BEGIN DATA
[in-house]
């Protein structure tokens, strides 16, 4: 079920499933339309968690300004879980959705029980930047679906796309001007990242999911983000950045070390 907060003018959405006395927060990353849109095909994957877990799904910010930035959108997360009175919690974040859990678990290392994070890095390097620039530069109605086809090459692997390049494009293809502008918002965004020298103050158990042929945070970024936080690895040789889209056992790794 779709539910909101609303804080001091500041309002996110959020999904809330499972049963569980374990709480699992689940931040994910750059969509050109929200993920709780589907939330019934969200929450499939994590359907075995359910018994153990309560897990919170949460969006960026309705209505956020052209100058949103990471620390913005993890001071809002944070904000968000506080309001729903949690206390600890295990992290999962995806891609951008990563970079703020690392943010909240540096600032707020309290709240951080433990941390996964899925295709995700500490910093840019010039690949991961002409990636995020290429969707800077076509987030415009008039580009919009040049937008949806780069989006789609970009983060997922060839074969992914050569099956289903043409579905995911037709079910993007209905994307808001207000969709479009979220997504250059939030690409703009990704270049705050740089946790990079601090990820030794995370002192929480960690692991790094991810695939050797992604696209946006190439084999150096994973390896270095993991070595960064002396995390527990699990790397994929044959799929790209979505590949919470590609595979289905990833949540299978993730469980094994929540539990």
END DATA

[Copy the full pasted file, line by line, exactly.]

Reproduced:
[in-house]
């Protein structure tokens, strides 16, 4: 079920499933339309968690300004879980959705029980930047679906796309001007990242999911983000950045070390 907060003018959405006395927060990353849109095909994957877990799904910010930035959108997360009175919690974040859990678990290392994070890095390097620039530069109605086809090459692997390049494009293809502008918002965004020298103050158990042929945070970024936080690895040789889209056992790794 779709539910909101609303804080001091500041309002996110959020999904809330499972049963569980374990709480699992689940931040994910750059969509050109929200993920709780589907939330019934969200929450499939994590359907075995359910018994153990309560897990919170949460969006960026309705209505956020052209100058949103990471620390913005993890001071809002944070904000968000506080309001729903949690206390600890295990992290999962995806891609951008990563970079703020690392943010909240540096600032707020309290709240951080433990941390996964899925295709995700500490910093840019010039690949991961002409990636995020290429969707800077076509987030415009008039580009919009040049937008949806780069989006789609970009983060997922060839074969992914050569099956289903043409579905995911037709079910993007209905994307808001207000969709479009979220997504250059939030690409703009990704270049705050740089946790990079601090990820030794995370002192929480960690692991790094991810695939050797992604696209946006190439084999150096994973390896270095993991070595960064002396995390527990699990790397994929044959799929790209979505590949919470590609595979289905990833949540299978993730469980094994929540539990």